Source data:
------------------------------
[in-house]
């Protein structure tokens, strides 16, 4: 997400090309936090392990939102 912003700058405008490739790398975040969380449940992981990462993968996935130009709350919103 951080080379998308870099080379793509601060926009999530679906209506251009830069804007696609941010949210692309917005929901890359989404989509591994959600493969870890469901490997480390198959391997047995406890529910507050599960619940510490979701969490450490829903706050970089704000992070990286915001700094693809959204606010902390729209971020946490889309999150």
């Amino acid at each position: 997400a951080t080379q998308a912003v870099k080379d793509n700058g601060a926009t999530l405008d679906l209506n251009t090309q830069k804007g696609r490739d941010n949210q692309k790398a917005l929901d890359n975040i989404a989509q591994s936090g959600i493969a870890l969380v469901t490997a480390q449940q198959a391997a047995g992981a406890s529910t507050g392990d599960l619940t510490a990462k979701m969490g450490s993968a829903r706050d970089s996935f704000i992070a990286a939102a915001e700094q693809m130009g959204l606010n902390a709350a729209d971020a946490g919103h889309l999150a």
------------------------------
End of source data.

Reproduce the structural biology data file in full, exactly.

[in-house]
């Protein structure tokens, strides 16, 4: 997400090309936090392990939102 912003700058405008490739790398975040969380449940992981990462993968996935130009709350919103 951080080379998308870099080379793509601060926009999530679906209506251009830069804007696609941010949210692309917005929901890359989404989509591994959600493969870890469901490997480390198959391997047995406890529910507050599960619940510490979701969490450490829903706050970089704000992070990286915001700094693809959204606010902390729209971020946490889309999150």
């Amino acid at each position: 997400a951080t080379q998308a912003v870099k080379d793509n700058g601060a926009t999530l405008d679906l209506n251009t090309q830069k804007g696609r490739d941010n949210q692309k790398a917005l929901d890359n975040i989404a989509q591994s936090g959600i493969a870890l969380v469901t490997a480390q449940q198959a391997a047995g992981a406890s529910t507050g392990d599960l619940t510490a990462k979701m969490g450490s993968a829903r706050d970089s996935f704000i992070a990286a939102a915001e700094q693809m130009g959204l606010n902390a709350a729209d971020a946490g919103h889309l999150a």